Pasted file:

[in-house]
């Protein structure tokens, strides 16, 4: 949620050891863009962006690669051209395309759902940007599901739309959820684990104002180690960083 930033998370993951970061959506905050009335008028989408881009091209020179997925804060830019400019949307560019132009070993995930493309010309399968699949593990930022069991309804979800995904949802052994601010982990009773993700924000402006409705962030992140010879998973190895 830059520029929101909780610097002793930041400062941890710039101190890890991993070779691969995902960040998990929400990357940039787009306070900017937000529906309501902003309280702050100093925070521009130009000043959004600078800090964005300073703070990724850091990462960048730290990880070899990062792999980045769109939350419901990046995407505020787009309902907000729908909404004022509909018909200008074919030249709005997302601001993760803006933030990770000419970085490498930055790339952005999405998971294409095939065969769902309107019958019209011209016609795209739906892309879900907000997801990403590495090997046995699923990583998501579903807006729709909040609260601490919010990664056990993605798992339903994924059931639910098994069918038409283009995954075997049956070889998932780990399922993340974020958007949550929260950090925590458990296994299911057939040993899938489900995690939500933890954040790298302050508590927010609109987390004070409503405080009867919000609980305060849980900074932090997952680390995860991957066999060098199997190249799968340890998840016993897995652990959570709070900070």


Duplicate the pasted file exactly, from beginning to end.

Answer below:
[in-house]
């Protein structure tokens, strides 16, 4: 949620050891863009962006690669051209395309759902940007599901739309959820684990104002180690960083 930033998370993951970061959506905050009335008028989408881009091209020179997925804060830019400019949307560019132009070993995930493309010309399968699949593990930022069991309804979800995904949802052994601010982990009773993700924000402006409705962030992140010879998973190895 830059520029929101909780610097002793930041400062941890710039101190890890991993070779691969995902960040998990929400990357940039787009306070900017937000529906309501902003309280702050100093925070521009130009000043959004600078800090964005300073703070990724850091990462960048730290990880070899990062792999980045769109939350419901990046995407505020787009309902907000729908909404004022509909018909200008074919030249709005997302601001993760803006933030990770000419970085490498930055790339952005999405998971294409095939065969769902309107019958019209011209016609795209739906892309879900907000997801990403590495090997046995699923990583998501579903807006729709909040609260601490919010990664056990993605798992339903994924059931639910098994069918038409283009995954075997049956070889998932780990399922993340974020958007949550929260950090925590458990296994299911057939040993899938489900995690939500933890954040790298302050508590927010609109987390004070409503405080009867919000609980305060849980900074932090997952680390995860991957066999060098199997190249799968340890998840016993897995652990959570709070900070």